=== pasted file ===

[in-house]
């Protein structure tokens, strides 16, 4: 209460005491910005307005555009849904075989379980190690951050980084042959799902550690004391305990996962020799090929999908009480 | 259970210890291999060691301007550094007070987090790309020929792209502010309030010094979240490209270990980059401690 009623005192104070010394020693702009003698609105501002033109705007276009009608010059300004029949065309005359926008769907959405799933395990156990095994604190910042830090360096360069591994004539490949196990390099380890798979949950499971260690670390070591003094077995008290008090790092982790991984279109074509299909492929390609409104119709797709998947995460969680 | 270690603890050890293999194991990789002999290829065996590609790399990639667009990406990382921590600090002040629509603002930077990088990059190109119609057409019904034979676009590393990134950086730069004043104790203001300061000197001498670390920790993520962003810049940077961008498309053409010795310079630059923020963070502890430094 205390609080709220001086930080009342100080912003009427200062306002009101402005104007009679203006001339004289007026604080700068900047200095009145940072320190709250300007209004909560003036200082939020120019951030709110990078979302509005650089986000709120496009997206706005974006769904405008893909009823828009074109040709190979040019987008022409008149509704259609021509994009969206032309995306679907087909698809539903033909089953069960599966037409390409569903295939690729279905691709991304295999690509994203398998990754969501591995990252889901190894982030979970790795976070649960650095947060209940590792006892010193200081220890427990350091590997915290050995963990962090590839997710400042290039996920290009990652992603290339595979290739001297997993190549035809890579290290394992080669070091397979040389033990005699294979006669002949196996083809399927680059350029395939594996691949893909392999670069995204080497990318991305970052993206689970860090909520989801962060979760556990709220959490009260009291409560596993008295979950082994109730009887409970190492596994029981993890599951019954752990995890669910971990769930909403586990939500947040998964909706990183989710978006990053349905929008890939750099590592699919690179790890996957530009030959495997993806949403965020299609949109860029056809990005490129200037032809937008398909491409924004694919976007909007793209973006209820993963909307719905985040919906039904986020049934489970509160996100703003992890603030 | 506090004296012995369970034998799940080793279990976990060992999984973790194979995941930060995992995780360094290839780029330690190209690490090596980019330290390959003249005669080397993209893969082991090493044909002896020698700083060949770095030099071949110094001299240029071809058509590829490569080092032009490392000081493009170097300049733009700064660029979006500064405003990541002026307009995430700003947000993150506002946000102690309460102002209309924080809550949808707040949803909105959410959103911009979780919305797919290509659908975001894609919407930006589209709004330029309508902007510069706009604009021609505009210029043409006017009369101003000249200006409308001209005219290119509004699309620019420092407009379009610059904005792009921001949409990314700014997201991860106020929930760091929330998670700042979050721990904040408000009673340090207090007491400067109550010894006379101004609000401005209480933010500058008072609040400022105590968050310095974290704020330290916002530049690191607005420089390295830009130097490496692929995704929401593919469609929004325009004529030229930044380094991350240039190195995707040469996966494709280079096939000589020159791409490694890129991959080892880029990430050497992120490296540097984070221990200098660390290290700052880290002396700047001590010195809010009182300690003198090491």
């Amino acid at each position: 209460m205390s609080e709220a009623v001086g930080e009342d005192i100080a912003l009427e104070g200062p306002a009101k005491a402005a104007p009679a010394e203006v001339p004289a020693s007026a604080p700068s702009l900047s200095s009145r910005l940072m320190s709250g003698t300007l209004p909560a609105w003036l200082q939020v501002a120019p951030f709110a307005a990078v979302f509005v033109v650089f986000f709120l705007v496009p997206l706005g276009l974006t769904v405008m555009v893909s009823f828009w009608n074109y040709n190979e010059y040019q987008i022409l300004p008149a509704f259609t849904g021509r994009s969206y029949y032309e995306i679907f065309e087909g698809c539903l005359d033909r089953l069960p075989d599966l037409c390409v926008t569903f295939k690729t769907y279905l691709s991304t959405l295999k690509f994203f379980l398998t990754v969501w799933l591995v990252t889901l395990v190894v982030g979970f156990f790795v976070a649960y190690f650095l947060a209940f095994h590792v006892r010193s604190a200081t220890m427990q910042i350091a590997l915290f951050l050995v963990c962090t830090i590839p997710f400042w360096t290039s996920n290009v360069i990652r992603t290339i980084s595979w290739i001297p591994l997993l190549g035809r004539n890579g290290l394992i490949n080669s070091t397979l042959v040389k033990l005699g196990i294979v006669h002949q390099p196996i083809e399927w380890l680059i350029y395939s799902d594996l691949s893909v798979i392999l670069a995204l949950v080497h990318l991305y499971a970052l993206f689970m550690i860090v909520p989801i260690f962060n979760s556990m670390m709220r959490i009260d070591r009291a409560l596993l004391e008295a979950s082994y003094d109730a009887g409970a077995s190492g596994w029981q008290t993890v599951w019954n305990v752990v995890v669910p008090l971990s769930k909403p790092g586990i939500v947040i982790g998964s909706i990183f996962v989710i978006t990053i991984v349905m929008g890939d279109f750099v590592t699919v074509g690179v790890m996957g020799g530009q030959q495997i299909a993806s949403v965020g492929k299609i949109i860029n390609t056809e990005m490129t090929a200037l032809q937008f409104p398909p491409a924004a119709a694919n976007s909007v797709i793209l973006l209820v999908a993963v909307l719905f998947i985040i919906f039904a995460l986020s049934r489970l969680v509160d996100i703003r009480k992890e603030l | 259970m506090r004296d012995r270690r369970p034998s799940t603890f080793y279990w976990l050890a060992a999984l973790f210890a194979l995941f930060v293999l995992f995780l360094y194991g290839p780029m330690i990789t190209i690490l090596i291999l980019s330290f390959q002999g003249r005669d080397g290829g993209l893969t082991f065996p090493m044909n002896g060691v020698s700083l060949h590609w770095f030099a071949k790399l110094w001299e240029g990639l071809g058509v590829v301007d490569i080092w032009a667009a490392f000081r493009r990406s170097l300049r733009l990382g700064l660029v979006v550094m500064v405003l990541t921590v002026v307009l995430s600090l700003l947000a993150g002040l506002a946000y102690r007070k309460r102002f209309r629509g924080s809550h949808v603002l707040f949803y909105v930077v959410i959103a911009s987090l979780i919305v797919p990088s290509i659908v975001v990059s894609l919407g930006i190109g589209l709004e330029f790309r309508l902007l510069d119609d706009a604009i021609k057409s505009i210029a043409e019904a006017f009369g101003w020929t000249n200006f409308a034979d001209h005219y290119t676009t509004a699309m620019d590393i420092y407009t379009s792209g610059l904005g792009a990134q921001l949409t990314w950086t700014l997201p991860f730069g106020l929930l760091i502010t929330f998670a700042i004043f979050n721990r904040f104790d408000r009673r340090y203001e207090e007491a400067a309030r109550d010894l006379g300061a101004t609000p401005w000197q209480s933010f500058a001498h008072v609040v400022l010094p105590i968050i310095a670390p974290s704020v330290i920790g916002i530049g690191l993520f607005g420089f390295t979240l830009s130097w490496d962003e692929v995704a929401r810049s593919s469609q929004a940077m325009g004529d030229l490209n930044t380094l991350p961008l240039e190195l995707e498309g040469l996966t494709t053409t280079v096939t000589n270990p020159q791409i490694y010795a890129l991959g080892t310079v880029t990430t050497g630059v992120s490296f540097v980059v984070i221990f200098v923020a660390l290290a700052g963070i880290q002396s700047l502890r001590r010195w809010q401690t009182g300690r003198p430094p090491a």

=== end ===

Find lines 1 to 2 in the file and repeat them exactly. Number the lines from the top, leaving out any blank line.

[in-house]
């Protein structure tokens, strides 16, 4: 209460005491910005307005555009849904075989379980190690951050980084042959799902550690004391305990996962020799090929999908009480 | 259970210890291999060691301007550094007070987090790309020929792209502010309030010094979240490209270990980059401690 009623005192104070010394020693702009003698609105501002033109705007276009009608010059300004029949065309005359926008769907959405799933395990156990095994604190910042830090360096360069591994004539490949196990390099380890798979949950499971260690670390070591003094077995008290008090790092982790991984279109074509299909492929390609409104119709797709998947995460969680 | 270690603890050890293999194991990789002999290829065996590609790399990639667009990406990382921590600090002040629509603002930077990088990059190109119609057409019904034979676009590393990134950086730069004043104790203001300061000197001498670390920790993520962003810049940077961008498309053409010795310079630059923020963070502890430094 205390609080709220001086930080009342100080912003009427200062306002009101402005104007009679203006001339004289007026604080700068900047200095009145940072320190709250300007209004909560003036200082939020120019951030709110990078979302509005650089986000709120496009997206706005974006769904405008893909009823828009074109040709190979040019987008022409008149509704259609021509994009969206032309995306679907087909698809539903033909089953069960599966037409390409569903295939690729279905691709991304295999690509994203398998990754969501591995990252889901190894982030979970790795976070649960650095947060209940590792006892010193200081220890427990350091590997915290050995963990962090590839997710400042290039996920290009990652992603290339595979290739001297997993190549035809890579290290394992080669070091397979040389033990005699294979006669002949196996083809399927680059350029395939594996691949893909392999670069995204080497990318991305970052993206689970860090909520989801962060979760556990709220959490009260009291409560596993008295979950082994109730009887409970190492596994029981993890599951019954752990995890669910971990769930909403586990939500947040998964909706990183989710978006990053349905929008890939750099590592699919690179790890996957530009030959495997993806949403965020299609949109860029056809990005490129200037032809937008398909491409924004694919976007909007793209973006209820993963909307719905985040919906039904986020049934489970509160996100703003992890603030 | 506090004296012995369970034998799940080793279990976990060992999984973790194979995941930060995992995780360094290839780029330690190209690490090596980019330290390959003249005669080397993209893969082991090493044909002896020698700083060949770095030099071949110094001299240029071809058509590829490569080092032009490392000081493009170097300049733009700064660029979006500064405003990541002026307009995430700003947000993150506002946000102690309460102002209309924080809550949808707040949803909105959410959103911009979780919305797919290509659908975001894609919407930006589209709004330029309508902007510069706009604009021609505009210029043409006017009369101003000249200006409308001209005219290119509004699309620019420092407009379009610059904005792009921001949409990314700014997201991860106020929930760091929330998670700042979050721990904040408000009673340090207090007491400067109550010894006379101004609000401005209480933010500058008072609040400022105590968050310095974290704020330290916002530049690191607005420089390295830009130097490496692929995704929401593919469609929004325009004529030229930044380094991350240039190195995707040469996966494709280079096939000589020159791409490694890129991959080892880029990430050497992120490296540097984070221990200098660390290290700052880290002396700047001590010195809010009182300690003198090491």